, Assistant Professor, UMD-Civil Engineering
There is an immediate and readily apparent need for a rapidly setting cementitious patching material for use in partial-depth repair. Partial-depth patching mixes must rapidly gain strength to allow the roadway to be reopened to traffic quickly. A patch should also bond well to the substrate to prevent the patch from separating from the existing material and be durable enough to withstand harsh winters. The objective of this research is to develop improved guidelines for evaluation of pre-bagged commercial patching mixtures and to recommend effective construction practices. To achieve these objectives, 13 different cementitious materials were selected and tested to determine key properties including strength gain, shrinkage, bond strength, and durability. The impact of the research is a better performing patch material and performance criteria that can be used to compare the materials tested in this program to new materials that will certainly be developed in the future.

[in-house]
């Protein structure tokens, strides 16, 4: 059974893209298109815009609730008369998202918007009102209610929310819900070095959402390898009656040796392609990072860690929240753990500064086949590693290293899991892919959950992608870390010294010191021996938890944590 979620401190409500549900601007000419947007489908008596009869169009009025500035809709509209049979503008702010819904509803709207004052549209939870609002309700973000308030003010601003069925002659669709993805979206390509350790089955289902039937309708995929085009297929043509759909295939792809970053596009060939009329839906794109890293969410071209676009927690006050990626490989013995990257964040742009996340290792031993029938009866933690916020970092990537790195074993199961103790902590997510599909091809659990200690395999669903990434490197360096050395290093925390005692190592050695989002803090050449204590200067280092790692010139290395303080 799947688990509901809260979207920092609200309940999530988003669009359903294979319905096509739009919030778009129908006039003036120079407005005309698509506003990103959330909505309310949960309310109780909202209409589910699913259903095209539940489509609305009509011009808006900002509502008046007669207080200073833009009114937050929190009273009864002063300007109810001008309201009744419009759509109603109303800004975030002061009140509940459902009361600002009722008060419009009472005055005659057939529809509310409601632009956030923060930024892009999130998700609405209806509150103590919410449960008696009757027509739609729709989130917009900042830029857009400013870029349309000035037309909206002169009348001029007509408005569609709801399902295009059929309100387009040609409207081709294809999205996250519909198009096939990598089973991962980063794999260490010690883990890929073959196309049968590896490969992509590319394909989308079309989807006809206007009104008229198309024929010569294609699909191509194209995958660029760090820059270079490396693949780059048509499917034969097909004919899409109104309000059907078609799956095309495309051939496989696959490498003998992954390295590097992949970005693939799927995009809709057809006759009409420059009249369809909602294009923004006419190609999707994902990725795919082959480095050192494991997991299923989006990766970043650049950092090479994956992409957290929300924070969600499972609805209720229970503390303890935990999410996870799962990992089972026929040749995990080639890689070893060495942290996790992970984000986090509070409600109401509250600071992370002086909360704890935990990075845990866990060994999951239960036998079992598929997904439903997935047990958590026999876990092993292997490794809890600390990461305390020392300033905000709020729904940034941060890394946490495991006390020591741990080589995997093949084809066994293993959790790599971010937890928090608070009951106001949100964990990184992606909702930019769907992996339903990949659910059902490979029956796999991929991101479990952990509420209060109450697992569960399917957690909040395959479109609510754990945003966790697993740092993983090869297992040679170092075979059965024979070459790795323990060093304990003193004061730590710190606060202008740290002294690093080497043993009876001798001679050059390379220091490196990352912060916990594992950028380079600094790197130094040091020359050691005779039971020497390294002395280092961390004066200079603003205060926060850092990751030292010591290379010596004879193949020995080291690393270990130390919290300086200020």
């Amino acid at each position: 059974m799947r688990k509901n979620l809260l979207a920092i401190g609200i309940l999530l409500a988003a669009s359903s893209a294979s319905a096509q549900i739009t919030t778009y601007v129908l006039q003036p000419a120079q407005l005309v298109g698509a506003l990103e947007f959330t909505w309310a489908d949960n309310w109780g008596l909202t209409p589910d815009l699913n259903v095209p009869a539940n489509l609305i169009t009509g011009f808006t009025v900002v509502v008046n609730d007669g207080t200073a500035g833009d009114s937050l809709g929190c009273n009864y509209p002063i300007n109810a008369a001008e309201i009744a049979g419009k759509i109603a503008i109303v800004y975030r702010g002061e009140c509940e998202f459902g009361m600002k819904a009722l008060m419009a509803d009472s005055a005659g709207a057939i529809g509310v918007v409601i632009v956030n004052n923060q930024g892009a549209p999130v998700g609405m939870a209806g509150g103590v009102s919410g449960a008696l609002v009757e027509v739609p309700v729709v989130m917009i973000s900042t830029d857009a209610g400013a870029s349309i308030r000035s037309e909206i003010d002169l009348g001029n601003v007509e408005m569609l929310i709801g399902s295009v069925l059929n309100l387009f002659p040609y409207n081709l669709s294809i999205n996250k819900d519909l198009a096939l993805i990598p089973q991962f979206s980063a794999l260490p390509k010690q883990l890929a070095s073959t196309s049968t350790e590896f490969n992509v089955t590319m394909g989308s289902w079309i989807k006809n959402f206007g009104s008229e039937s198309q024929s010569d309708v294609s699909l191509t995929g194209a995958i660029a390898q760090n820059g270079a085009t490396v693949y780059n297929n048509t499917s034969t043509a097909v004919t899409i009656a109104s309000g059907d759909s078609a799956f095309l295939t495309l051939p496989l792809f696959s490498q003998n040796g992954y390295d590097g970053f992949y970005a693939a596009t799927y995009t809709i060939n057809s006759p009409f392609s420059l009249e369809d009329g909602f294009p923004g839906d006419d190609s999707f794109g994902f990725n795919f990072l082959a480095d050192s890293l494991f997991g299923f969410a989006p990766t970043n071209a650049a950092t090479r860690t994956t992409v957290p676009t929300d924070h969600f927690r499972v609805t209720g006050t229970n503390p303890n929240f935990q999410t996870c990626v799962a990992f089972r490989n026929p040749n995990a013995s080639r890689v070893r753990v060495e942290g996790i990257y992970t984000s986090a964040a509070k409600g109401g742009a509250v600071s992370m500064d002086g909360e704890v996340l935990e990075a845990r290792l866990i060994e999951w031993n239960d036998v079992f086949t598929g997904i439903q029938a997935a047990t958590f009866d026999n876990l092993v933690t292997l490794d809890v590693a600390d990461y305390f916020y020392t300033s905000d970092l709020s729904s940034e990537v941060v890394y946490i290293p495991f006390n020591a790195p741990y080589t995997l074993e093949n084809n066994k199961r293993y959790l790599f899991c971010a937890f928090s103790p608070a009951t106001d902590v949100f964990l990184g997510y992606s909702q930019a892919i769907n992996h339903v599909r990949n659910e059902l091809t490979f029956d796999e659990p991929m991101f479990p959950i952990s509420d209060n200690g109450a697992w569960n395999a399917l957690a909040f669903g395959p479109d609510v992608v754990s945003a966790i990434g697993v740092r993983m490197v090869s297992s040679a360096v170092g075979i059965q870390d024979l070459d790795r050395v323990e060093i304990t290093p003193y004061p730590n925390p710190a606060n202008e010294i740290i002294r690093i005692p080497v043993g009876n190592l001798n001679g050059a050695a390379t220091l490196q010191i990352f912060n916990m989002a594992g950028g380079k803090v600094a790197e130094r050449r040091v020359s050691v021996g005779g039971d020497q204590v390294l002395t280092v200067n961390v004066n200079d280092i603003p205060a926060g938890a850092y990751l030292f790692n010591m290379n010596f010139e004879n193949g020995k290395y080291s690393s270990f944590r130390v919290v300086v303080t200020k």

This research was conducted in four main phases: literature review and development of a testing plan and three phases of laboratory testing campaigns. The most commonly available acceptance specification for partial-depth patching materials is the ASTM C928. This specification was followed and the outcomes of each of the recommended tests were evaluated in context of the performance of the patching materials. Several additional tests were developed and conducted to evaluate the bonding properties of patching materials; correlations between lab measured properties were also evaluated. Through aforementioned testing and analysis, a laboratory testing based acceptance procedure was developed for partial-depth patching materials to be used by the Minnesota Department of Transportation (MnDOT).
- Project number: 2013028
- Start date: 08/2012
- Project status: Completed
- Research area: Infrastructure